The author, unlike many Indian politicians, who in line with the South Blocks style book prefer to call Kashmir, an issue or a problem, Soz boldly calls it a Dispute that needs to be resolved through a dialogue with three main stakeholders – the people of Jammu and Kashmir, India, and Pakistan In fact, this take of the author is in sync with the stand of the Hurriyat Conference. He also suggests to Union of India to see reason and realize that it had gone wrong in Constitutional relations with Jammu and Kashmir.'
On the social media, some friends discarded the book as trash. True, it is not as revealing a book as expected from a man who has been in the thick of New Delhi's politics as a Union Minister and Member of Parliament for four decades and could have the opportunity of gaining access to classified archives in New Delhi. Nevertheless, it cannot be dismissed as unworthy of reading. For more than one reason, the book is another important addition to the bibliography of Kashmir. The author has culled out information from extant works on Kashmir and pieced them together in lucid prose to tell the story of Kashmir's glorious and poignant past. From, chapter 28, titled the 'Fights Against the Dogra Aristocracy' to chapter 33, 'the Way Forward' the author leaves a lot to be contested and disputed, in more than one chapter in building an argument he has depended on works of one or two authors. For instance, in chapter 29 he quotes Ajit Bhattacharjea, so profusely and it looks as if one was reading his book 'Kashmir: The Wounded Valley' published in 1994. In the same chapter, he extols Sheikh Abdullah on the basis of Abdullah's take on his role in the UNSC without going through the works of other members of the delegation, who had denounced him as disaster, who had earned the title of 'quisling' on the floor. It seems that the author has purposely avoided writing on the controversaries surrounding the "Instrument of Accession"- fact, and date of which has been questioned by many important historians. Notwithstanding, the constraints of the politician of his tribe, the chapter, 'Armed Militancy And Its Aftermath' comparatively is good reading. In this chapter, he very subtly makes a case for removing of the AFSPA, that he calls a draconian law.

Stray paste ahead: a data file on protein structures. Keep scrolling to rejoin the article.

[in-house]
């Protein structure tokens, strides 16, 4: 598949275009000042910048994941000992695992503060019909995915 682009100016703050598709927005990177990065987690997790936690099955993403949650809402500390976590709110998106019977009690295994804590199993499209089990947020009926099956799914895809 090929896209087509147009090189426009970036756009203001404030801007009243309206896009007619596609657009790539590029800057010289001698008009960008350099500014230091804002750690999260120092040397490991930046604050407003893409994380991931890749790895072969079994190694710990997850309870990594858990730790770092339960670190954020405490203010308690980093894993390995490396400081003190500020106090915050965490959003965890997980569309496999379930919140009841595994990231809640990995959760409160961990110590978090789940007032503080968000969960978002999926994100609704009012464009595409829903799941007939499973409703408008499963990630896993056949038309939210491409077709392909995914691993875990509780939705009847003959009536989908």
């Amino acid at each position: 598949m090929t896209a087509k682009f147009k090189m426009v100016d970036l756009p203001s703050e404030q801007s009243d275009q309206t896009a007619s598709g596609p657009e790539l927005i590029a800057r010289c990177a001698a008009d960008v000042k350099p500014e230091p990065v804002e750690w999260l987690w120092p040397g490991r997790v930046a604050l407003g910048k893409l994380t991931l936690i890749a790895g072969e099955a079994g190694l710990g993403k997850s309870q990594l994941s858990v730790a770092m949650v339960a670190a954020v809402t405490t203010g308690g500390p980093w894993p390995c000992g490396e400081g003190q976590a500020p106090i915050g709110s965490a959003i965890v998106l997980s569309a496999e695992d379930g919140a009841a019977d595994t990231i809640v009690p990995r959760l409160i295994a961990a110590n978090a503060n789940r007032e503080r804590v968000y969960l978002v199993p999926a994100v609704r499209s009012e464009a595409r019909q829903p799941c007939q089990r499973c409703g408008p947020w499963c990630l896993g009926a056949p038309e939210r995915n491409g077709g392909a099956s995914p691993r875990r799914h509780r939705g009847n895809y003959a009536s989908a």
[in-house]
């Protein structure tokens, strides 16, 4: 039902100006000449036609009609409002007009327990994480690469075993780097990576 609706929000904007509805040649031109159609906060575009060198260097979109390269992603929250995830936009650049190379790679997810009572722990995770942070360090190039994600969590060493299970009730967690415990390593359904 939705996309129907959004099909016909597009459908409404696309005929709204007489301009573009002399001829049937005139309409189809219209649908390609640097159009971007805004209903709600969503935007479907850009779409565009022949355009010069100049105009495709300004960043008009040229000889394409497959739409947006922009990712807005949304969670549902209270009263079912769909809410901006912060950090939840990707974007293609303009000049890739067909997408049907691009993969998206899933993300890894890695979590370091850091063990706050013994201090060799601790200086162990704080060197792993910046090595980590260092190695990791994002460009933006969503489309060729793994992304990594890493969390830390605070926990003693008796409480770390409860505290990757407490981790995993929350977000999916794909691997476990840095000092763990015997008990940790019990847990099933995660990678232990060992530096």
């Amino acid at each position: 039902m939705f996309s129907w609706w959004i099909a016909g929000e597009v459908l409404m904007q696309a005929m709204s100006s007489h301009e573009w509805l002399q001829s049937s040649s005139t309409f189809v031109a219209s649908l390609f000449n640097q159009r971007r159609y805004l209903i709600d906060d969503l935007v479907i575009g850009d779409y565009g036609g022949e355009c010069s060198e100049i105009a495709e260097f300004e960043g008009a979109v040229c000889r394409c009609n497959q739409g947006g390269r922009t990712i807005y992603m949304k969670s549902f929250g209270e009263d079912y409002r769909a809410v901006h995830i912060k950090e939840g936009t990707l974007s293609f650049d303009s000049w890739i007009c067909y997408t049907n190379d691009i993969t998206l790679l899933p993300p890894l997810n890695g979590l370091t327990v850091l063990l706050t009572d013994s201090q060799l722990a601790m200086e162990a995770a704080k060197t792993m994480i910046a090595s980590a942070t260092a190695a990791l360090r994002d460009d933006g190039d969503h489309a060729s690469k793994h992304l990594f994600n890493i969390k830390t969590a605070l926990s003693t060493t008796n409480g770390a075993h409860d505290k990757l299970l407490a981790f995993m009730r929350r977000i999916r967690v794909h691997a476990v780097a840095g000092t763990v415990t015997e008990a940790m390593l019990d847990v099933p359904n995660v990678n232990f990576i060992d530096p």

Despite, raising many controversial points that could fail on the litmus test of history, the author very rightly in the last chapter writes that the revocation article 35-A is a threat to Kashmir's very existence, which Kashmiri can never accept, in any circumstances.
The book is another addition to the Kashmir narrative.